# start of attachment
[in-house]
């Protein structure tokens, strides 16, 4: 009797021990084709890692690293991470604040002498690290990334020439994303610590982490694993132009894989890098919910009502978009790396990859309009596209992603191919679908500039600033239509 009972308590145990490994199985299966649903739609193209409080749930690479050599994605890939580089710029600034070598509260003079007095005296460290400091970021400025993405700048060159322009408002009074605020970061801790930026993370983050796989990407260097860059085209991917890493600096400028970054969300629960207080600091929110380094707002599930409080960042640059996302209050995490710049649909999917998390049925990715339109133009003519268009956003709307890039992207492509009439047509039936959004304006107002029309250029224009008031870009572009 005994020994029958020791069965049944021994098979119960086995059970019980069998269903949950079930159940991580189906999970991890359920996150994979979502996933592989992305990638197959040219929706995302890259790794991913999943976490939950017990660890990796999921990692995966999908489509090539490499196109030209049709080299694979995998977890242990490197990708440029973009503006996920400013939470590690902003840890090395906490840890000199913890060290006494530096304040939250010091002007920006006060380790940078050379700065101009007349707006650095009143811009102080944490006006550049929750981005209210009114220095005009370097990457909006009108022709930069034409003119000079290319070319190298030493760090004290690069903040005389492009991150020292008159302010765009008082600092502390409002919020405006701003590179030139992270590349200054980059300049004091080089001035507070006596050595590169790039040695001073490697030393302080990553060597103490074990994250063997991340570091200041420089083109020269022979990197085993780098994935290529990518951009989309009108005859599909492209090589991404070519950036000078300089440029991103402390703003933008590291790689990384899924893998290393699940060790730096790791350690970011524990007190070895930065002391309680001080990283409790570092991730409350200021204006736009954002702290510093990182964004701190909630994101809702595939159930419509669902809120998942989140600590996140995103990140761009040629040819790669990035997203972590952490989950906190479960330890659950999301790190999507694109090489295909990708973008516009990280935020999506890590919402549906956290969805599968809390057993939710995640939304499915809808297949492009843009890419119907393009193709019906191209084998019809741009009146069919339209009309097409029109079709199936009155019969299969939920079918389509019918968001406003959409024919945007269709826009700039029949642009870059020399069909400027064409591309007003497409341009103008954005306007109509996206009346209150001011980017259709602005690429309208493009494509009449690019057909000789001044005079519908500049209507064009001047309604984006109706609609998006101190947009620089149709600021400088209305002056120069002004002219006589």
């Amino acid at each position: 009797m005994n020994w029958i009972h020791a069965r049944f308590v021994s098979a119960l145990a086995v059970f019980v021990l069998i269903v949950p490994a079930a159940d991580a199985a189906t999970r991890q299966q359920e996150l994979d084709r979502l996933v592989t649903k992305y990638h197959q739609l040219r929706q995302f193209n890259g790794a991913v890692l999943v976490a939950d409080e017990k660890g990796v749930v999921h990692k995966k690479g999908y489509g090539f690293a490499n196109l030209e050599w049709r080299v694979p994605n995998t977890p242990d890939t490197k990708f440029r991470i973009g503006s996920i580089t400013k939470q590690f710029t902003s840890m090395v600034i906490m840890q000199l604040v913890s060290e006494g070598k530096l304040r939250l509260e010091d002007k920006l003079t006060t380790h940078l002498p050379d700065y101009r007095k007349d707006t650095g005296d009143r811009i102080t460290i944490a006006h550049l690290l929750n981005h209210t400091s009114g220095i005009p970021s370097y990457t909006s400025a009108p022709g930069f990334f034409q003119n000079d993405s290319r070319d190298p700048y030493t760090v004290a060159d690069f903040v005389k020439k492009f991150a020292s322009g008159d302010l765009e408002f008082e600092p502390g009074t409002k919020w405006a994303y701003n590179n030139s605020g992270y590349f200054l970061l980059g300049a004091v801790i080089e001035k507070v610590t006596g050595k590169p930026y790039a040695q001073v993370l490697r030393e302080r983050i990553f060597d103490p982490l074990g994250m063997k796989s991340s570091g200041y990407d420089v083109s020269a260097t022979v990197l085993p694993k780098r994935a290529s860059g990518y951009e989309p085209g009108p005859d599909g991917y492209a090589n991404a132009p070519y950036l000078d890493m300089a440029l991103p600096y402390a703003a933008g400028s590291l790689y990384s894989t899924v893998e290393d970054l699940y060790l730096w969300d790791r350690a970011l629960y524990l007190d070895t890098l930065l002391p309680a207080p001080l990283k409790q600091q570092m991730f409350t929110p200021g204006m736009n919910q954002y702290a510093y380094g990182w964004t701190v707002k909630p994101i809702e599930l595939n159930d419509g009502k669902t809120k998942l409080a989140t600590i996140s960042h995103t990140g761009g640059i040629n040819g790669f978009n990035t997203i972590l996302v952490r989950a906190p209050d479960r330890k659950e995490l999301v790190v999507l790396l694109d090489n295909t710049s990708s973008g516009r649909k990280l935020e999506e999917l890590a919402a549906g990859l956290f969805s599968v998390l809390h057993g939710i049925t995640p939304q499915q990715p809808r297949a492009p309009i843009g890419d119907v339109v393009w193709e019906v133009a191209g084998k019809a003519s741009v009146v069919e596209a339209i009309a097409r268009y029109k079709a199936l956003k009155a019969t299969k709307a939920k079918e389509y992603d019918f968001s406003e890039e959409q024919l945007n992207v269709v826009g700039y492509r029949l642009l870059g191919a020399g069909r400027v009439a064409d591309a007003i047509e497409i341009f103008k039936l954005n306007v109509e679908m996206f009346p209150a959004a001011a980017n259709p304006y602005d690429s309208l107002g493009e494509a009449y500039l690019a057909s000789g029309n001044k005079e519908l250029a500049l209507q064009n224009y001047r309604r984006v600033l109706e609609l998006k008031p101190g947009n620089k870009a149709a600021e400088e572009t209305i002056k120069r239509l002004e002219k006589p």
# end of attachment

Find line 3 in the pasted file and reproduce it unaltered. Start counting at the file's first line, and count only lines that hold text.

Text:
């Amino acid at each position: 009797m005994n020994w029958i009972h020791a069965r049944f308590v021994s098979a119960l145990a086995v059970f019980v021990l069998i269903v949950p490994a079930a159940d991580a199985a189906t999970r991890q299966q359920e996150l994979d084709r979502l996933v592989t649903k992305y990638h197959q739609l040219r929706q995302f193209n890259g790794a991913v890692l999943v976490a939950d409080e017990k660890g990796v749930v999921h990692k995966k690479g999908y489509g090539f690293a490499n196109l030209e050599w049709r080299v694979p994605n995998t977890p242990d890939t490197k990708f440029r991470i973009g503006s996920i580089t400013k939470q590690f710029t902003s840890m090395v600034i906490m840890q000199l604040v913890s060290e006494g070598k530096l304040r939250l509260e010091d002007k920006l003079t006060t380790h940078l002498p050379d700065y101009r007095k007349d707006t650095g005296d009143r811009i102080t460290i944490a006006h550049l690290l929750n981005h209210t400091s009114g220095i005009p970021s370097y990457t909006s400025a009108p022709g930069f990334f034409q003119n000079d993405s290319r070319d190298p700048y030493t760090v004290a060159d690069f903040v005389k020439k492009f991150a020292s322009g008159d302010l765009e408002f008082e600092p502390g009074t409002k919020w405006a994303y701003n590179n030139s605020g992270y590349f200054l970061l980059g300049a004091v801790i080089e001035k507070v610590t006596g050595k590169p930026y790039a040695q001073v993370l490697r030393e302080r983050i990553f060597d103490p982490l074990g994250m063997k796989s991340s570091g200041y990407d420089v083109s020269a260097t022979v990197l085993p694993k780098r994935a290529s860059g990518y951009e989309p085209g009108p005859d599909g991917y492209a090589n991404a132009p070519y950036l000078d890493m300089a440029l991103p600096y402390a703003a933008g400028s590291l790689y990384s894989t899924v893998e290393d970054l699940y060790l730096w969300d790791r350690a970011l629960y524990l007190d070895t890098l930065l002391p309680a207080p001080l990283k409790q600091q570092m991730f409350t929110p200021g204006m736009n919910q954002y702290a510093y380094g990182w964004t701190v707002k909630p994101i809702e599930l595939n159930d419509g009502k669902t809120k998942l409080a989140t600590i996140s960042h995103t990140g761009g640059i040629n040819g790669f978009n990035t997203i972590l996302v952490r989950a906190p209050d479960r330890k659950e995490l999301v790190v999507l790396l694109d090489n295909t710049s990708s973008g516009r649909k990280l935020e999506e999917l890590a919402a549906g990859l956290f969805s599968v998390l809390h057993g939710i049925t995640p939304q499915q990715p809808r297949a492009p309009i843009g890419d119907v339109v393009w193709e019906v133009a191209g084998k019809a003519s741009v009146v069919e596209a339209i009309a097409r268009y029109k079709a199936l956003k009155a019969t299969k709307a939920k079918e389509y992603d019918f968001s406003e890039e959409q024919l945007n992207v269709v826009g700039y492509r029949l642009l870059g191919a020399g069909r400027v009439a064409d591309a007003i047509e497409i341009f103008k039936l954005n306007v109509e679908m996206f009346p209150a959004a001011a980017n259709p304006y602005d690429s309208l107002g493009e494509a009449y500039l690019a057909s000789g029309n001044k005079e519908l250029a500049l209507q064009n224009y001047r309604r984006v600033l109706e609609l998006k008031p101190g947009n620089k870009a149709a600021e400088e572009t209305i002056k120069r239509l002004e002219k006589p």